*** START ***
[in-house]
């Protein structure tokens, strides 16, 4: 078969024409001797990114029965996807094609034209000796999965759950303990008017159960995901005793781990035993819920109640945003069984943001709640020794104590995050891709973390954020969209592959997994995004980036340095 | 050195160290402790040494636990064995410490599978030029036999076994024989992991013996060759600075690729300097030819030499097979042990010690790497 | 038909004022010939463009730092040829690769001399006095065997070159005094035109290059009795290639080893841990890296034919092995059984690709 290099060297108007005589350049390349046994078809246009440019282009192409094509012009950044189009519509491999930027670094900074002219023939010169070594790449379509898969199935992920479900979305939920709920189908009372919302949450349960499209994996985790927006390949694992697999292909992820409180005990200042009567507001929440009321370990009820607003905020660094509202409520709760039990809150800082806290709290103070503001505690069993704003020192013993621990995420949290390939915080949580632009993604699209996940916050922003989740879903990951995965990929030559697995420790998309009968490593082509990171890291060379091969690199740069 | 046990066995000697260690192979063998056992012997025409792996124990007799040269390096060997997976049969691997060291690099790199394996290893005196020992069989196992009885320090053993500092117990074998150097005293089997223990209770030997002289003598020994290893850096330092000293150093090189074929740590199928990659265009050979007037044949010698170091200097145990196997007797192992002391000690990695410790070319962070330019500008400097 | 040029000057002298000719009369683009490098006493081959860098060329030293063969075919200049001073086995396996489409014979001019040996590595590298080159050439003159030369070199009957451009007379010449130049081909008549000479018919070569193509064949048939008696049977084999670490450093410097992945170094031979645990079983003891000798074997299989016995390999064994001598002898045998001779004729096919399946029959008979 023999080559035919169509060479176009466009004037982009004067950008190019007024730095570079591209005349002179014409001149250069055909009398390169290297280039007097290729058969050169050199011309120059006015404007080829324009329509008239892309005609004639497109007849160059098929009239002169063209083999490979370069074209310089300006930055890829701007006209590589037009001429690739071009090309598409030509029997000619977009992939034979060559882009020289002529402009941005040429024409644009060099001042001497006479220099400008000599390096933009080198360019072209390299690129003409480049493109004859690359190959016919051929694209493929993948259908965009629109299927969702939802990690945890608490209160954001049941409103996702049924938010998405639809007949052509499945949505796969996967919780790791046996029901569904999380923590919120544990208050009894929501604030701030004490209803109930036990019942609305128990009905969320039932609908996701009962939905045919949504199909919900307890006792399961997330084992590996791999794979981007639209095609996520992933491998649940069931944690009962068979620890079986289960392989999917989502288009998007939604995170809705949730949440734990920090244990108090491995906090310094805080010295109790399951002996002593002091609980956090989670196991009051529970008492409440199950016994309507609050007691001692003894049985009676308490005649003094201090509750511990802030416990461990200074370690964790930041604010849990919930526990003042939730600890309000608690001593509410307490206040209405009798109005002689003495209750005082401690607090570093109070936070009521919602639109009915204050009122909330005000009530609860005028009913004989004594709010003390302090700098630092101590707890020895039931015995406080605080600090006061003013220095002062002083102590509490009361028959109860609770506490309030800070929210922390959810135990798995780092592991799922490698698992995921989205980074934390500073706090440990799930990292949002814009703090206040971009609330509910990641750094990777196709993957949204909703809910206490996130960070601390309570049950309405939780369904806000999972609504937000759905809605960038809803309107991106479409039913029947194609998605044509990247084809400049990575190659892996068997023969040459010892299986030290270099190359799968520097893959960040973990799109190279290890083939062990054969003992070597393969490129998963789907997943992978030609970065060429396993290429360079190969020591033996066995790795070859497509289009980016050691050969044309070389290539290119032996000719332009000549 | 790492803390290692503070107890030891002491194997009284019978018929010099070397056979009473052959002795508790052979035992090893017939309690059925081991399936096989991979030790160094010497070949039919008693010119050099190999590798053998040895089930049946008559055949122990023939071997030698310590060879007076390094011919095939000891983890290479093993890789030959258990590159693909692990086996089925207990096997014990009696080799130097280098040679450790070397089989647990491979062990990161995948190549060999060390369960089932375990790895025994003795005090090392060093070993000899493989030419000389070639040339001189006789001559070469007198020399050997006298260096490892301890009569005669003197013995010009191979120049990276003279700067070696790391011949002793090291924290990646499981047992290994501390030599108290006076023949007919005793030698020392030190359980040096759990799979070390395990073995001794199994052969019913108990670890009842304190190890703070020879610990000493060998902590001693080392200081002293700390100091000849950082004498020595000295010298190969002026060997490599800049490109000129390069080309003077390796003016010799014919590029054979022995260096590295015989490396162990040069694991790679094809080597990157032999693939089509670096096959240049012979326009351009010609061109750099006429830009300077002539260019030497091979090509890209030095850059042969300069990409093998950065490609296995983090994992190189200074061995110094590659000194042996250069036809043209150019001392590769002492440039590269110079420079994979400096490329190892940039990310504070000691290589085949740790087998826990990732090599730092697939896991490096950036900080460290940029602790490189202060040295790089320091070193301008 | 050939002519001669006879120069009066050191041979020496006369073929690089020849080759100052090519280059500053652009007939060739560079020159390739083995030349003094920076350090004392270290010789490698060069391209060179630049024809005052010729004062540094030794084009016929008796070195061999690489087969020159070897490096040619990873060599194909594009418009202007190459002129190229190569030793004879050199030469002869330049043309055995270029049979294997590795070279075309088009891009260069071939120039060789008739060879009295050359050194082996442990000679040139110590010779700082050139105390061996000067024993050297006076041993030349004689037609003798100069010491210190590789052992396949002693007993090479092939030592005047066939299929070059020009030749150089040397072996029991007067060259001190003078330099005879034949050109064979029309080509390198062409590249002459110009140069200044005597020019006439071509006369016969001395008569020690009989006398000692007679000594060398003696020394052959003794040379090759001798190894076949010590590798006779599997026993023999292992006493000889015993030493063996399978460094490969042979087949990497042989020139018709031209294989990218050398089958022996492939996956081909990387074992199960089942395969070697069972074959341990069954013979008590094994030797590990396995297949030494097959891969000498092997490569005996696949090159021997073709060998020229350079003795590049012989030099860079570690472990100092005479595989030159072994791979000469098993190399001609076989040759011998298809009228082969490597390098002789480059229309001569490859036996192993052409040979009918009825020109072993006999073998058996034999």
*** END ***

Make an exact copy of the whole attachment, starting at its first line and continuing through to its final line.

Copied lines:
[in-house]
């Protein structure tokens, strides 16, 4: 078969024409001797990114029965996807094609034209000796999965759950303990008017159960995901005793781990035993819920109640945003069984943001709640020794104590995050891709973390954020969209592959997994995004980036340095 | 050195160290402790040494636990064995410490599978030029036999076994024989992991013996060759600075690729300097030819030499097979042990010690790497 | 038909004022010939463009730092040829690769001399006095065997070159005094035109290059009795290639080893841990890296034919092995059984690709 290099060297108007005589350049390349046994078809246009440019282009192409094509012009950044189009519509491999930027670094900074002219023939010169070594790449379509898969199935992920479900979305939920709920189908009372919302949450349960499209994996985790927006390949694992697999292909992820409180005990200042009567507001929440009321370990009820607003905020660094509202409520709760039990809150800082806290709290103070503001505690069993704003020192013993621990995420949290390939915080949580632009993604699209996940916050922003989740879903990951995965990929030559697995420790998309009968490593082509990171890291060379091969690199740069 | 046990066995000697260690192979063998056992012997025409792996124990007799040269390096060997997976049969691997060291690099790199394996290893005196020992069989196992009885320090053993500092117990074998150097005293089997223990209770030997002289003598020994290893850096330092000293150093090189074929740590199928990659265009050979007037044949010698170091200097145990196997007797192992002391000690990695410790070319962070330019500008400097 | 040029000057002298000719009369683009490098006493081959860098060329030293063969075919200049001073086995396996489409014979001019040996590595590298080159050439003159030369070199009957451009007379010449130049081909008549000479018919070569193509064949048939008696049977084999670490450093410097992945170094031979645990079983003891000798074997299989016995390999064994001598002898045998001779004729096919399946029959008979 023999080559035919169509060479176009466009004037982009004067950008190019007024730095570079591209005349002179014409001149250069055909009398390169290297280039007097290729058969050169050199011309120059006015404007080829324009329509008239892309005609004639497109007849160059098929009239002169063209083999490979370069074209310089300006930055890829701007006209590589037009001429690739071009090309598409030509029997000619977009992939034979060559882009020289002529402009941005040429024409644009060099001042001497006479220099400008000599390096933009080198360019072209390299690129003409480049493109004859690359190959016919051929694209493929993948259908965009629109299927969702939802990690945890608490209160954001049941409103996702049924938010998405639809007949052509499945949505796969996967919780790791046996029901569904999380923590919120544990208050009894929501604030701030004490209803109930036990019942609305128990009905969320039932609908996701009962939905045919949504199909919900307890006792399961997330084992590996791999794979981007639209095609996520992933491998649940069931944690009962068979620890079986289960392989999917989502288009998007939604995170809705949730949440734990920090244990108090491995906090310094805080010295109790399951002996002593002091609980956090989670196991009051529970008492409440199950016994309507609050007691001692003894049985009676308490005649003094201090509750511990802030416990461990200074370690964790930041604010849990919930526990003042939730600890309000608690001593509410307490206040209405009798109005002689003495209750005082401690607090570093109070936070009521919602639109009915204050009122909330005000009530609860005028009913004989004594709010003390302090700098630092101590707890020895039931015995406080605080600090006061003013220095002062002083102590509490009361028959109860609770506490309030800070929210922390959810135990798995780092592991799922490698698992995921989205980074934390500073706090440990799930990292949002814009703090206040971009609330509910990641750094990777196709993957949204909703809910206490996130960070601390309570049950309405939780369904806000999972609504937000759905809605960038809803309107991106479409039913029947194609998605044509990247084809400049990575190659892996068997023969040459010892299986030290270099190359799968520097893959960040973990799109190279290890083939062990054969003992070597393969490129998963789907997943992978030609970065060429396993290429360079190969020591033996066995790795070859497509289009980016050691050969044309070389290539290119032996000719332009000549 | 790492803390290692503070107890030891002491194997009284019978018929010099070397056979009473052959002795508790052979035992090893017939309690059925081991399936096989991979030790160094010497070949039919008693010119050099190999590798053998040895089930049946008559055949122990023939071997030698310590060879007076390094011919095939000891983890290479093993890789030959258990590159693909692990086996089925207990096997014990009696080799130097280098040679450790070397089989647990491979062990990161995948190549060999060390369960089932375990790895025994003795005090090392060093070993000899493989030419000389070639040339001189006789001559070469007198020399050997006298260096490892301890009569005669003197013995010009191979120049990276003279700067070696790391011949002793090291924290990646499981047992290994501390030599108290006076023949007919005793030698020392030190359980040096759990799979070390395990073995001794199994052969019913108990670890009842304190190890703070020879610990000493060998902590001693080392200081002293700390100091000849950082004498020595000295010298190969002026060997490599800049490109000129390069080309003077390796003016010799014919590029054979022995260096590295015989490396162990040069694991790679094809080597990157032999693939089509670096096959240049012979326009351009010609061109750099006429830009300077002539260019030497091979090509890209030095850059042969300069990409093998950065490609296995983090994992190189200074061995110094590659000194042996250069036809043209150019001392590769002492440039590269110079420079994979400096490329190892940039990310504070000691290589085949740790087998826990990732090599730092697939896991490096950036900080460290940029602790490189202060040295790089320091070193301008 | 050939002519001669006879120069009066050191041979020496006369073929690089020849080759100052090519280059500053652009007939060739560079020159390739083995030349003094920076350090004392270290010789490698060069391209060179630049024809005052010729004062540094030794084009016929008796070195061999690489087969020159070897490096040619990873060599194909594009418009202007190459002129190229190569030793004879050199030469002869330049043309055995270029049979294997590795070279075309088009891009260069071939120039060789008739060879009295050359050194082996442990000679040139110590010779700082050139105390061996000067024993050297006076041993030349004689037609003798100069010491210190590789052992396949002693007993090479092939030592005047066939299929070059020009030749150089040397072996029991007067060259001190003078330099005879034949050109064979029309080509390198062409590249002459110009140069200044005597020019006439071509006369016969001395008569020690009989006398000692007679000594060398003696020394052959003794040379090759001798190894076949010590590798006779599997026993023999292992006493000889015993030493063996399978460094490969042979087949990497042989020139018709031209294989990218050398089958022996492939996956081909990387074992199960089942395969070697069972074959341990069954013979008590094994030797590990396995297949030494097959891969000498092997490569005996696949090159021997073709060998020229350079003795590049012989030099860079570690472990100092005479595989030159072994791979000469098993190399001609076989040759011998298809009228082969490597390098002789480059229309001569490859036996192993052409040979009918009825020109072993006999073998058996034999």